Boris Johnson was elected as Prime Minister last week. This result prompted a somewhat uncharacteristic eruption of effluence to pour forth from Lincoln’s pre-eminent Liberal Democrat campaigner, Caroline Kenyon.
Mr. Johnson secured 92,153 votes or two-thirds of the votes cast, whilst Mr. Hunt secured 46,656 and has returned to the backbenches. In 2017, at the General Election, Theresa May, Mr. Johnson’s predecessor, secured just 37,718 votes and went on to become Prime Minister. Apparently this lacks democracy. I wonder if for Caroline democracy is only democracy if people are voting for what she wants them to be voting for?
I recognise his legitimately as our Prime Minister. Yes, elected on this occasion by members of the Conservative Party, but nevertheless elected. Elected in a contest that was open to public scrutiny: How many hustings events were held? How many television debates broadcast? I lost count, certainly enough to ensure that whoever emerged as the winner had undergone thorough public scrutiny. Not like the old days when these things were stitched up behind closed doors.
Caroline justified her position by trotting out clichéd stereotypes of what a Tory member looks like. But real insight can be gained from The Party Members Project (PMP), a research initiative by Queen Mary University of London and the University of Sussex, funded by the UK’s Economic and Social Research Council. With the help of polling firm YouGov, it has been surveying members of the main parties since 2015.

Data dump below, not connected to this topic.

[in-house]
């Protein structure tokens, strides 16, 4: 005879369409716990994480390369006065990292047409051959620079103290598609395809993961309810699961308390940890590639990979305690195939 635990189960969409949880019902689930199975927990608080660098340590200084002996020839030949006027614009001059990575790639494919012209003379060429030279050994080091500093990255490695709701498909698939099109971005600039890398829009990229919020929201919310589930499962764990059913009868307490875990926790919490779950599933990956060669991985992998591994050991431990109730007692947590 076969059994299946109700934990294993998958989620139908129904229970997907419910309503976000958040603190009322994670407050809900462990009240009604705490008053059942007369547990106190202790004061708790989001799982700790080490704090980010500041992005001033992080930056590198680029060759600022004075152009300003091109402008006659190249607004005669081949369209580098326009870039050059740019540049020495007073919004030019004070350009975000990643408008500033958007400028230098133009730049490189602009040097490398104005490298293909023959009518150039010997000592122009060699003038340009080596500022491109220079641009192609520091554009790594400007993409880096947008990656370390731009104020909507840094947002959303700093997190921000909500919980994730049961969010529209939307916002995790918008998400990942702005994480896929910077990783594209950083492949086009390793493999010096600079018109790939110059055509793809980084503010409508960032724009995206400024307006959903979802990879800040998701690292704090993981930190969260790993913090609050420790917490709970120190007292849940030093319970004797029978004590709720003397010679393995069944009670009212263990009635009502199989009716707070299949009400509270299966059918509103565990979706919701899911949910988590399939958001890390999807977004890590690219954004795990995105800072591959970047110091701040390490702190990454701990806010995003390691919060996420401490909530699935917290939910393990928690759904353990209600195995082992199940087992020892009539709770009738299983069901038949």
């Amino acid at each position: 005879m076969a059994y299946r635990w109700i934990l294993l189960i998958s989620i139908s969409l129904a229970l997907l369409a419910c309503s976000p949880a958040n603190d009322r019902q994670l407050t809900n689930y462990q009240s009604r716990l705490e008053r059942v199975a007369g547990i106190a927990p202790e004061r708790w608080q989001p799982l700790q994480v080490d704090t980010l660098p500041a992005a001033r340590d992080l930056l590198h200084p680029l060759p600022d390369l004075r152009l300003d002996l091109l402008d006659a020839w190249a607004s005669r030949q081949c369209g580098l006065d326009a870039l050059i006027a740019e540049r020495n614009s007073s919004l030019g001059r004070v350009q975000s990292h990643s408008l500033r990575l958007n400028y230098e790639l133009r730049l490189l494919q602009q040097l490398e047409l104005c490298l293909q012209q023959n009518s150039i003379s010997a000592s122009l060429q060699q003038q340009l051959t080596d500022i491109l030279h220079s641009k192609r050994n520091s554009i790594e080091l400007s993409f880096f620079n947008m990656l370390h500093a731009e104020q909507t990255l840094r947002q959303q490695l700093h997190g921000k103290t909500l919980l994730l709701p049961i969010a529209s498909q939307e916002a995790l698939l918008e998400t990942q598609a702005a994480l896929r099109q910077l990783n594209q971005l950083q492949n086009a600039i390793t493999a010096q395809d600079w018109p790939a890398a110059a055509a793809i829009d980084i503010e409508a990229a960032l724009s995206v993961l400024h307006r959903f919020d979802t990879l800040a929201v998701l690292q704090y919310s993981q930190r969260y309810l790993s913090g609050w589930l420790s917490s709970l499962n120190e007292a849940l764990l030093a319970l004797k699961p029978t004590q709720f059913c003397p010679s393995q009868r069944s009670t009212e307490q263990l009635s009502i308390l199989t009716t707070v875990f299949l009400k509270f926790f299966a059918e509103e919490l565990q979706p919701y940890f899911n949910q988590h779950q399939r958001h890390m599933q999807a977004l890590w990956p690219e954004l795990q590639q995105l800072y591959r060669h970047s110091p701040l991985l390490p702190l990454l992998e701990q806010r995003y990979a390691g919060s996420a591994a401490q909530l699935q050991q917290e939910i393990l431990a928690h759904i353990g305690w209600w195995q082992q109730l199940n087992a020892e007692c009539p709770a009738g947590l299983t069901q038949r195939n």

The project’s research has found that around 97% of the Conservative Party’s members are white (compared to 96% for the Liberal Democrats). And yes, Caroline is right that the Conservative Party’s members are slightly older (average age 57) than her party’s members (average 52). However, the Conservatives have a marginally broader social base (86% ABC1s) compared to the Liberal Democrats (88% ABC1s).
What does that all mean? That your average Liberal Democrat is more privileged than your average Conservative and your average Briton.
For some in the Liberal Democrats the UK’s membership of the European Union has become an article of faith. Simply by believing in it and being part of it everything will miraculously work out for the best. If wishes were horses. Love or loath Brexit it was the decision of the people, in a properly organised and lawful referendum. Leave won by being over a million votes ahead of Remain. I wonder if Caroline accepts that result? I suspect not. Yet if it had been one vote in Remain’s favour would that be a different matter?
Caroline goes on to describe Boris Johnson becoming Prime Minister as a ‘coup’. Did I miss the tanks rolling down Whitehall and the people fleeing as bullets were fired? No. Apart from a half dozen or so environmentalists it was a smooth and orderly transition. The same sort of transition as when Theresa May became Prime Minister – and let’s not forget that she was only chosen as the ‘last-man-standing’ (after Andrea Leadsom withdrew from the contest) by 329 Conservative MPs.